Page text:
In the mid-1990s, in my twenties, I decided to begin a series of formal dance lessons that would help me connect more deeply with my Lebanese heritage. Raqs sharqi — bellydance — was not a difficult thing to find in Houston, and I easily found a school — Sirrom — where I could take lessons.
My mother seemed…skeptical. Perhaps because I’d dropped out of ballet and tap at the age of seven so I could start playing the piano? Perhaps because I had neither balance nor grace? Perhaps because the prevailing opinion was that I was probably afraid of my own shadow? “I don’t recommend it,” my mother said.
“I’m pretty sure this is something I want to do,” I said.
A couple of days later, she added, “You know, if you bellydance, you’ll actually make your stomach bigger from all that exercising of your abdominal muscles.”
That didn’t really track with me. “I’m doing it,” I said. “I’ve already found a school. The classes won’t be expensive, and I can do it around my teaching schedule.”
Mom wasn’t thrilled, but she got over it in time for my first recital, a performance which was…okay. Enthusiastic, though, definitely that. (I got better over time.)
One of my first bellydance teachers, or “dance mamas” as we often called them, was a woman named Debbie Scheel. In the dance community, she also went by Shakira Massood-Ali. Shakira was her dance name, Massood was her mother’s last name, and Ali was the name of Debbie’s own dance teacher. Debbie was Syrian and Lebanese and American, and she had the biggest personality I had ever encountered up to that point in my life. It’s a cliché to say a person is always smiling, but in her case, it was true. She was a veritable repository of good humor and a good sense of humor. She wasn’t afraid to crack herself up, and we all learned how to embrace being funny with her.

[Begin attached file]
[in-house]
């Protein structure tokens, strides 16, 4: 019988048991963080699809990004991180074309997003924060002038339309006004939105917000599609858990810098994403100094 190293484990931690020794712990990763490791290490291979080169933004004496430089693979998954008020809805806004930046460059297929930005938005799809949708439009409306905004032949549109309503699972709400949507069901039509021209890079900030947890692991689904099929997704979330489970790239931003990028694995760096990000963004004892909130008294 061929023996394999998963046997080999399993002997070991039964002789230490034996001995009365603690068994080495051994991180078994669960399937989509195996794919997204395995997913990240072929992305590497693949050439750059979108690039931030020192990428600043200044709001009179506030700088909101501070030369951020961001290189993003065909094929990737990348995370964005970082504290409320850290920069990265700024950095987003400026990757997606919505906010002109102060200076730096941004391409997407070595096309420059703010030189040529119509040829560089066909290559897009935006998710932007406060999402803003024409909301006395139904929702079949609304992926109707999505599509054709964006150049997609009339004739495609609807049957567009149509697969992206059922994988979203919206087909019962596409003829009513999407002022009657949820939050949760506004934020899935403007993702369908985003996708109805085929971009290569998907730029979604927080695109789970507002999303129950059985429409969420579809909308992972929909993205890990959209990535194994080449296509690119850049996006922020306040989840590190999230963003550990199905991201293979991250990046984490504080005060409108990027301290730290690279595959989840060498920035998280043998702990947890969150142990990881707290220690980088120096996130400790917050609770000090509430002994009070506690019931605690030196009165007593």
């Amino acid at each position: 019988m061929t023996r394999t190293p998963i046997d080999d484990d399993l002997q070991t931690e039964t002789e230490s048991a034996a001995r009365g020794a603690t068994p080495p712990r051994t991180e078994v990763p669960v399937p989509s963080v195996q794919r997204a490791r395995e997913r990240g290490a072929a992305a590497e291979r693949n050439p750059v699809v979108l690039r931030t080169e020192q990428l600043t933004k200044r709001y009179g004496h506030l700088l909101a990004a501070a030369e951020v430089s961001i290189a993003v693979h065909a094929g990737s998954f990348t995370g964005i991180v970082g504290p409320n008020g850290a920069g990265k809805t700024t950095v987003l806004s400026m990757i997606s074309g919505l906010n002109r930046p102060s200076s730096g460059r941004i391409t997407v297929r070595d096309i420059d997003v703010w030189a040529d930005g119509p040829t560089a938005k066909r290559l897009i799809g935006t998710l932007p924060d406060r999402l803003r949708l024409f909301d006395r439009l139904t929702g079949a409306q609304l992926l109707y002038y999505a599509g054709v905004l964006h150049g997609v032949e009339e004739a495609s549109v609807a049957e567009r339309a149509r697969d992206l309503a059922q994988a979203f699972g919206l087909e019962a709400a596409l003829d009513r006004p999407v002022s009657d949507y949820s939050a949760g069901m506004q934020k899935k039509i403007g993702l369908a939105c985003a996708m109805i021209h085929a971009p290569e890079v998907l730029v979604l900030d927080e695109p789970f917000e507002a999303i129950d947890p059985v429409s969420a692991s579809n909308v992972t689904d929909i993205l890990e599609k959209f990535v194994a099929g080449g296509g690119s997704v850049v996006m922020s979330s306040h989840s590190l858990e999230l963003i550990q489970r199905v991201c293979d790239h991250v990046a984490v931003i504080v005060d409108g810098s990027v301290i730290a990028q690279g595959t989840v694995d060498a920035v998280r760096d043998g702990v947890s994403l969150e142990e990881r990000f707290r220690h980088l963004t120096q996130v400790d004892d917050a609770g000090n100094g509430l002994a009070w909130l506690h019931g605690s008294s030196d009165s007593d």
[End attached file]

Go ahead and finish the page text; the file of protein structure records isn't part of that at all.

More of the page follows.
Debbie was one of the most brilliant choreographers I have ever known, and that’s saying something. She could nimbly execute even the most difficult combinations that my body, even after my eventual years of experience in the dance, would just stare at in wonder and despair. Debbie was also the first person I knew who really demonstrated body positivity before I even knew what the phrase meant. She made it clear that bellydance was empowering rather than objectifying. Debbie wasn’t the teacher who said to me: “When a woman can control her body, she can control her space, and when she can control her space, she can control her life.” But she damn well demonstrated it in real time better than almost anyone I knew. And she taught dozens, if not actual hundreds, of women the same.